The Lord knows that I’m not the sharpest tool in the shed, so when He wants me to learn something, he hands it to me in small, digestible pieces . . . EVERYwhere I turn for days and weeks, even months at a time. (He’s really so patient while He waits for me to get it.) I will give an inventory of his subtle messages just in the last 10 days or so.
- Elder Bradley Foster in General Conference: ” . . . a distraction doesn’t have to be evil to be effective.”
- Sister Julie Beck: “There is much distraction and not enough peace and joy. . . But with personal revelation, [a mother] can prioritize correctly and navigate this life confidently. . . . mothers can feel help from the Spirit even when tired, noisy children are clamoring for attention, . . . Being in the right places allows us to receive guidance. It requires a conscious effort to diminish distractions, but having the Spirit of revelation makes it possible to prevail over opposition and persist in faith through difficult days and essential routine tasks.”
- Elder Robert D. Hales: “Mother, Father, are you in there? Grandpa, Grandma, are you there? Being there means understanding the hearts of our youth and connecting with them. And connecting with them means not just conversing with them but doing things with them too. . . . I would hope that we would bear our testimonies so that our children will know where our hearts are and that we love them. The greatest love and the greatest teachings should be in our homes.”
- My house needs attention. When I resurface from the office and look around at the messes, I know my time could have been better spent.
- A friend gave a wonderful talk at church about time management that really resonated with me. (Hi, SP!)
- I remembered this post that I wrote almost seven months ago, (and it was a good one) but it’s a lesson I still have not completely learned.
- I stumbled upon this post.
- I caught myself having only half-attentive phone conversations because I was trying to read email at the same time.
- I want to start exercising regularly again, but I feel like there’s not enough time in the day. Why is that? (pause for burning self-reflection)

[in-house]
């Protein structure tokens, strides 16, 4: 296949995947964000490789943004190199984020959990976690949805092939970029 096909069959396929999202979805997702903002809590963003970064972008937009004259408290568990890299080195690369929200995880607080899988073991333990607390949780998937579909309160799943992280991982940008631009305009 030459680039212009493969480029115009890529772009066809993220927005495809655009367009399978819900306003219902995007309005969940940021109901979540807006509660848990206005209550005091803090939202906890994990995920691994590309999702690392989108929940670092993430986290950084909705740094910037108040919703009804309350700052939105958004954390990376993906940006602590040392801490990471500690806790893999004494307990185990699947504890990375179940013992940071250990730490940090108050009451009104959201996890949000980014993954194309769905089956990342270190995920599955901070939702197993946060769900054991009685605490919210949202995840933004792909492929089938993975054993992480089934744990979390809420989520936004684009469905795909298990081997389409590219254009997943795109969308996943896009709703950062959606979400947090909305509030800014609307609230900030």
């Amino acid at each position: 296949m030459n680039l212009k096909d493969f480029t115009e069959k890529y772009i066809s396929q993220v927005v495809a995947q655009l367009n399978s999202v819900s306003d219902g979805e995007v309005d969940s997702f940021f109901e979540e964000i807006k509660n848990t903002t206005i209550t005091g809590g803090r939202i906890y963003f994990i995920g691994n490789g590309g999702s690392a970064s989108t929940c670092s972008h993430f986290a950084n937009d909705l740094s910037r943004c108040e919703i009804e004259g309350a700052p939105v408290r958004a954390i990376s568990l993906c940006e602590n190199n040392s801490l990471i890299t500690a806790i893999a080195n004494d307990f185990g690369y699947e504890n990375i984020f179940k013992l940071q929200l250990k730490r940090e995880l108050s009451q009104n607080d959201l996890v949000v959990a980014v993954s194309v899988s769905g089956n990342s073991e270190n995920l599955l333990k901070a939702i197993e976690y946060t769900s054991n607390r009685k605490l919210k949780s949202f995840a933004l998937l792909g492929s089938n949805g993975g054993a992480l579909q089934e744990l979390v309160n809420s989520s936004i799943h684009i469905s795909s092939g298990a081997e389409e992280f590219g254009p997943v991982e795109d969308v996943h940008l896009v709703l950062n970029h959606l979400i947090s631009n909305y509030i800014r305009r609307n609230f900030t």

I’m pretty good at monitoring my children’s screen time, but when I get online, it’s kind of a chain reaction of “tasks*” and before I know it, I’m not proud of how much time I spent.
*Any blog comments? I need to check email and see if they wrote me back about that fireside assignment. Oh, let me see if Matt transferred my budget into my account yet. And . . . a quick look at Reader to see if any blog friends have posted anything new. Ha ha. Better comment on that. Okay, that’s good. Before I sign off, I’m just going to check Facebook really quick. I don’t think I’ve updated my status for several days. Oh look, one of my old young women is engaged. Check out her fiancee’s page to see if he’s a loser. And all his photos. Hey, he’s friends with a girl I taught at EFY; I wonder what she’s up to these days. . . . Oops, forgot to do my status. Type-ity type type: “Avoiding laundry.” Check email ONE more time. I don’t think I ever read that attachment that Shantel sent me yet. Whoa, newsflash: there was an earthquake in Utah? Better check that out. And I forgot I wanted to look at the menu for our date night restaurant so I know how much to budget for dinner . . . .
I think you get the idea.
So I’m going to be proactive about this little, ahem, problem. I found this link, and it reviews the top ten internet controls software. These are programs that control not only content, but also let you set daily and weekly time limits for individual users, including YOURSELF:
And here’s a link for some free downloads for simple timers and filters. (As with all free shareware, make sure you have a good anti-virus program in place, just in case.)
(A special note for my mother, mother-in-law, and any other concerned relatives: Don’t worry. I don’t spend all day on the Internet and I’m still feeding and bathing my children. Really. My life would just be a lot more efficient if I spent less time on the computer, so I’m working on it.)
And that’s it. I’m just admitting my own willpower might not be enough to keep me constantly focused on the things that matter most, so I’m going to use tools and rules and accountability and such to help me. And friends like you, who I’m betting will get this and will offer great advice. So thanks.